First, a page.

Industry explores alternative labels for blackleg resistance

Concerns are increasing about how long blackleg resistant canola varieties will be able to protect farmers from surging disease pressure.

Blackleg can inflict serious economic damage on the industry, and it already costs Canadian growers millions of dollars each year.

There are also concerns that the disease can be used against the Canadian canola industry to deny market access, as China did earlier this year, saying it did not want to risk accidentally importing blackleg in shipments of Canadian canola.

While all sectors of the industry can agree with the need to preserve resistance, it’s difficult for growers who’ve had a resistant-rated variety fail to know which type of blackleg resistance no longer works in their fields and which may still be effective.

The labelling system for blackleg resistance displays only if a canola variety is R (resistant), MR (moderately resistant), MS (moderately susceptible), or S (susceptible).

“Right now, with the current labelling system that we have, there is no rotation at all because for growers it’s a crap shoot of whether they are incorporating a new type of resistance in their rotation or not. It’s just a guess, and not even an educated guess,” said Clint Jurke, agronomy director at the Canola Council of Canada.

The uncertainty on which blackleg resistance a grower should use has prompted calls for a labelling system that tracks the type of blackleg resistance a canola variety possesses, similar to what’s used in other rapeseed and canola-growing regions like France and Australia.

It now sounds like those calls will soon be answered

Jurke said the industry is developing scheme in which the type of blackleg resistant a canola variety has will be displayed on the label.

“There is now information in there as to what type of resistance, how it performs in different fields or different racial structures of the pathogen. So we’ve been engaged with the industry over the past few years to see if there is a new type of labelling system that we can come up with,” Jurke said.

In the Western Canada Canola/Rapeseed Recommending Committee meetings this winter, the CCC is expected to be involved in discussions on how the labelling system will work, including what type of resistance will be included on the labels.

It promises to be a formidable task because the relationship between resistance in the canola germplasm and the various racial structures of the blackleg pathogen is complex.

Stewart Brandt, manager of breeding operations at Bayer CropScience, said the industry should not adopt a labelling system that measures only the qualitative resistance in the germplasm.

“It would seem quite simple to just have major dominant resistance genes, or qualitative resistance, and just keep rotating them, and that would best serve the industry. But some of the concern that I have with that kind of approach is the quantitative resistance, that is typically a lot more durable,” Brandt said.

Quantitative resistance stems from a complex interaction between many genes in a variety’s germplasm, while qualitative resistance is often derived from a specific gene sequence, which can be relatively easy to identify with makers on the genome.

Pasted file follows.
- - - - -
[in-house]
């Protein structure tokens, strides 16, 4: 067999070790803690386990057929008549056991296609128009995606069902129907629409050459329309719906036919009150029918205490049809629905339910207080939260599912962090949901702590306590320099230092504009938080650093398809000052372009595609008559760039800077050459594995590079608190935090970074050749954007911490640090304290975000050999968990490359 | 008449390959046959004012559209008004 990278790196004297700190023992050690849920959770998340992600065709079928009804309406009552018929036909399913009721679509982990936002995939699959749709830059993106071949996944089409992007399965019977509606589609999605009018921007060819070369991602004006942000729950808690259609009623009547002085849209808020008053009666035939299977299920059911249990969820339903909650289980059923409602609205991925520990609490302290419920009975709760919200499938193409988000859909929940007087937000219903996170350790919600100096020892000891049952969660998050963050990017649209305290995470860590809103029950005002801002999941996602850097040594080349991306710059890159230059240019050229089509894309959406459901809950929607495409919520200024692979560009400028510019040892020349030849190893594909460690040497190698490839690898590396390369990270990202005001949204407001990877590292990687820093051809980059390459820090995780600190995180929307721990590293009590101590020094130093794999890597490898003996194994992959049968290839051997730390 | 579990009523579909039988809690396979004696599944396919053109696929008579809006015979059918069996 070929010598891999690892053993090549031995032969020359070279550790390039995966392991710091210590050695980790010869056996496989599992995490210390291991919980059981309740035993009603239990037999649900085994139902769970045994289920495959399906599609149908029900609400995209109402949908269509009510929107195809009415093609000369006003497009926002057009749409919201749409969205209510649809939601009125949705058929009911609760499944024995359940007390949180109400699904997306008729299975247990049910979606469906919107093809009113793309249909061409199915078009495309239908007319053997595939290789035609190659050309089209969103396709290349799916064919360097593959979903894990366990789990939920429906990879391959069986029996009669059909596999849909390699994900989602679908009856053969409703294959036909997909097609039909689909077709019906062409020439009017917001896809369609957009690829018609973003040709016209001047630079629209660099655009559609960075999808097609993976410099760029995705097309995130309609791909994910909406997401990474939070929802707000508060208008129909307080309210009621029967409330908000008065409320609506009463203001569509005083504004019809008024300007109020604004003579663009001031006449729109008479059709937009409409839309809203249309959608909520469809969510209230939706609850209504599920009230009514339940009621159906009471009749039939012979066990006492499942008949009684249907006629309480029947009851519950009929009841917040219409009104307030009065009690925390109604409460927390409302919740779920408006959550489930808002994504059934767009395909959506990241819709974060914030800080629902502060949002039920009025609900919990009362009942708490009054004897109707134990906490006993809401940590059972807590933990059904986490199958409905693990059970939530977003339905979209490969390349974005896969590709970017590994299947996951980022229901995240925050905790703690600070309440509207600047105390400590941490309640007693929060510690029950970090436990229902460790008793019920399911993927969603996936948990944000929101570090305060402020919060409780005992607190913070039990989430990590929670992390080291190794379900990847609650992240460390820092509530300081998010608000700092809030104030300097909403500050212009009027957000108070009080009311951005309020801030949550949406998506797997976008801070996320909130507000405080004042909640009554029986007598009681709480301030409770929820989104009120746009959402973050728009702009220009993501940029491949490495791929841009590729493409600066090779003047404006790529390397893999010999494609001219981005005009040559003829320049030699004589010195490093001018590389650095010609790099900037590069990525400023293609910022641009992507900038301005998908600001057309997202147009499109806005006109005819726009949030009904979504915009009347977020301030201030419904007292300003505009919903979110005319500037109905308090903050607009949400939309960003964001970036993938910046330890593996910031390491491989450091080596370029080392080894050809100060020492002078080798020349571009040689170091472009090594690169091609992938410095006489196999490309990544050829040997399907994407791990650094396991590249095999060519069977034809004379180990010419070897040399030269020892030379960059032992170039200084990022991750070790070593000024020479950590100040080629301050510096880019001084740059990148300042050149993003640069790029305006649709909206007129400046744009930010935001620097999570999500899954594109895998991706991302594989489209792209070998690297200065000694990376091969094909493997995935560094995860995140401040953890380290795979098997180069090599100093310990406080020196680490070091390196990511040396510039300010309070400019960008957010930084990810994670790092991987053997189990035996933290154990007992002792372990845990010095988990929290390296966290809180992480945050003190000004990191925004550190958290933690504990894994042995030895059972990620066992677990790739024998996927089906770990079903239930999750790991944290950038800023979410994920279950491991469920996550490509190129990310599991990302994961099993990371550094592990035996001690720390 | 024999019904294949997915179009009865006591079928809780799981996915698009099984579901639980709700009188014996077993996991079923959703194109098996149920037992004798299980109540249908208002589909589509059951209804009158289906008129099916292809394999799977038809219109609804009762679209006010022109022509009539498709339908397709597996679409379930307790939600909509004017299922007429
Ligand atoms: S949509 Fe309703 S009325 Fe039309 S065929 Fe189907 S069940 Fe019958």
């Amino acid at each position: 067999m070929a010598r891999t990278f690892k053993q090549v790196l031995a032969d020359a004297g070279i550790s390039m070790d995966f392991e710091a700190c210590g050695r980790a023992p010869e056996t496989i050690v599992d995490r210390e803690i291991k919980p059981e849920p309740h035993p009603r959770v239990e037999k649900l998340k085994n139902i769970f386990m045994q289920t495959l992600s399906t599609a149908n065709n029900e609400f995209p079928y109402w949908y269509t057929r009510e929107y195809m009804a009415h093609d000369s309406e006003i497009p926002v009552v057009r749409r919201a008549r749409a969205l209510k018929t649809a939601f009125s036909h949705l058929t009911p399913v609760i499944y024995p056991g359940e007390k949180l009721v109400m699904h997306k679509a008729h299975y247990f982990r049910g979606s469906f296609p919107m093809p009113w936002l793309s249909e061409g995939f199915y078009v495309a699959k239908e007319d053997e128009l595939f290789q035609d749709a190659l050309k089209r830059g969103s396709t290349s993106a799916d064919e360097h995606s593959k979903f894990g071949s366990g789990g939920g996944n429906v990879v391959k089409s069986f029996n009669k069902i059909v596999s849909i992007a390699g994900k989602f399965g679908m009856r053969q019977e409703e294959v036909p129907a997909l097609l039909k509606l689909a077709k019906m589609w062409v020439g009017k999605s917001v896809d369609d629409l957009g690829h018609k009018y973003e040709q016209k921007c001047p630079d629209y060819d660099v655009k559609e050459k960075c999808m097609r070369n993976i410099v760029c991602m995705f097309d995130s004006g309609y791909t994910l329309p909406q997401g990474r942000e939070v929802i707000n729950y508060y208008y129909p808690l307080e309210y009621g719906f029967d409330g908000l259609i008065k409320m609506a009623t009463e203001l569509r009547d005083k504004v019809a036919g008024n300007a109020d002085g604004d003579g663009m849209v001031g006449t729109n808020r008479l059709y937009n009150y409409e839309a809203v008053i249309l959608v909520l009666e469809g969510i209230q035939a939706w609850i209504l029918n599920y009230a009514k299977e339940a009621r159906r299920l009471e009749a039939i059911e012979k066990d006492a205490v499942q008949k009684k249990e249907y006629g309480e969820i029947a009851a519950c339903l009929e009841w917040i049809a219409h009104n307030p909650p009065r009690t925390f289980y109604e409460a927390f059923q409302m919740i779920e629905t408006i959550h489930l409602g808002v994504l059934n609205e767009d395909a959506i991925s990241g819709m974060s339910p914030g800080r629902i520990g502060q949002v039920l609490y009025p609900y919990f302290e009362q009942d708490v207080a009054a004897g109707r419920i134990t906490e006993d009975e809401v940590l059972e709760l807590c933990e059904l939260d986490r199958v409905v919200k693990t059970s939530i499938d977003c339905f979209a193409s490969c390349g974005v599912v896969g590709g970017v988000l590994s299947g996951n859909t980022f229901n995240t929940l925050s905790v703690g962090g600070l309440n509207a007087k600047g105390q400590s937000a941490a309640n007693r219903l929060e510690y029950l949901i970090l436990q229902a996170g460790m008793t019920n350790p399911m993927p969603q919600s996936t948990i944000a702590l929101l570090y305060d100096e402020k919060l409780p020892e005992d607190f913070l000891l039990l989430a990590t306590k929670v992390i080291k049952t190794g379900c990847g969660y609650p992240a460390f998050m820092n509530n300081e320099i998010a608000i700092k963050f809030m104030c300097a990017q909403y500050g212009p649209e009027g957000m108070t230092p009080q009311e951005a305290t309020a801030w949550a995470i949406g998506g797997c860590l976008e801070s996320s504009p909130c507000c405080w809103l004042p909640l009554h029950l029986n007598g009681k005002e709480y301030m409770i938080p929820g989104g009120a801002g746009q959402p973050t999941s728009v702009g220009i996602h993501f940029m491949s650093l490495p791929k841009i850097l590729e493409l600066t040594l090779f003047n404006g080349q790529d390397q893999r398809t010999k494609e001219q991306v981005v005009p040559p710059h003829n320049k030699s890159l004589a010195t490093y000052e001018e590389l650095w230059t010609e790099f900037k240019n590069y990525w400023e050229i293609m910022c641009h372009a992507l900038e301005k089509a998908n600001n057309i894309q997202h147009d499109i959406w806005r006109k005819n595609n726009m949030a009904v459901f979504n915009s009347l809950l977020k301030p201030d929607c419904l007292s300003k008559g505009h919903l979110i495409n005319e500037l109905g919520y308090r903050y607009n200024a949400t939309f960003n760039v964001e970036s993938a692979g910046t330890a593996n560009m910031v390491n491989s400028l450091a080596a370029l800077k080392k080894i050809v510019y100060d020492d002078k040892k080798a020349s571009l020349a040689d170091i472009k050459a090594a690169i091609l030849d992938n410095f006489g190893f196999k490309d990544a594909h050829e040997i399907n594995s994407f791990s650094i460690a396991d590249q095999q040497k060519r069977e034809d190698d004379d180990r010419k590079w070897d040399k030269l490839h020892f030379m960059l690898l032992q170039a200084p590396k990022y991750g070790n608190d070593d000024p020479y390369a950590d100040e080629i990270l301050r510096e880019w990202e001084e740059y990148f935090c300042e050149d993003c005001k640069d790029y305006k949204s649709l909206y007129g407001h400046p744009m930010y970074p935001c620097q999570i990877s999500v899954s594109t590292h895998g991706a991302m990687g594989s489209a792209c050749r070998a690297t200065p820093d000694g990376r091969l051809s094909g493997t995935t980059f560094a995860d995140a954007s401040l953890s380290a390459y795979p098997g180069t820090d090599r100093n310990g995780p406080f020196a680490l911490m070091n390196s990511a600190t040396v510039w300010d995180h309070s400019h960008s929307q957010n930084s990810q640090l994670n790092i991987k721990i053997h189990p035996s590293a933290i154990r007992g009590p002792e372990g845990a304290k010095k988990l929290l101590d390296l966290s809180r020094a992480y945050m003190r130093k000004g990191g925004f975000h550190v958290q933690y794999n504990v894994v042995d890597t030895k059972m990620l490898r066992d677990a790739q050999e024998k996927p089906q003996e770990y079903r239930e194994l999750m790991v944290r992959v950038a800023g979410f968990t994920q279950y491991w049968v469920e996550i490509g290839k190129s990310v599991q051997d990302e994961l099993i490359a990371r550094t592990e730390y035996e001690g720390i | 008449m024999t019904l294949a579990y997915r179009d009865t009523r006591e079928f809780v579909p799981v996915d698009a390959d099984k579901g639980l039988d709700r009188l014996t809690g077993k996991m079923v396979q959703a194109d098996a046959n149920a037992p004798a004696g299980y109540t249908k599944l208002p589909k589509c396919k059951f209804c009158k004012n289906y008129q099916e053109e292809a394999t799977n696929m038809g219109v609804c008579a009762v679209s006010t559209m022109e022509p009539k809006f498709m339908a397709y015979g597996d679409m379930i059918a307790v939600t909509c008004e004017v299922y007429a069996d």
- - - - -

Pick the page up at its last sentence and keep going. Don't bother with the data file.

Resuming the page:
Brandt said if a blackleg resistance labelling plan doesn’t include quantitative resistance, seed companies will spend fewer resources trying to develop that type of resistance because it would have less economic incentive.

“Going to one system over versus the other; i.e. going to qualitative resistance and focusing on that — there would be very little incentive for the industry or for seed developers to continue with the quantitative resistance, which is largely in the background of most of the germplasm grown in Western Canada,” he said.

Australia has experienced more severe blackleg infestations than Canada. While much of the difference in the outbreaks can be accounted for by the harsh Canadian winter, it’s important to note there is a greater focus on rotating qualitative resistance in Australia.

“We need to understand the disease a little better. Why have our disease infestations not been as severe as Australia while we’ve been largely relying on quantitative resistance for a number of years?” Brandt said.

Jurke said the current proposal for the new labelling system looks to identify only the qualitative resistance genes.

However, the existing labelling system with R, MR, MS, and S will be retained because it takes into account both the qualitative and quantitative resistance.

Plus, Jurke said, a long-term goal for new blackleg resistant labelling is to also include the quantative resistance.

“Eventually, we’ll need to tease that out to come up with the quantitative,” Jurke said.

“Anything is better than what we have right now. I think the industry understands we are going to take this step by step and whatever the new labelling system that comes out it’s likely not going to be perfect and it’s going to evolve over time.”

Jurke said he believes most of the industry is ready to adopt new labels that denote the type of blackleg resistance a canola variety has.

“We haven’t really heard any dissent at all from any of the life science organizations. So it seems like everyone is ready, it’s just a matter of working out the details of what this new classification system looks like,” Jurke said.

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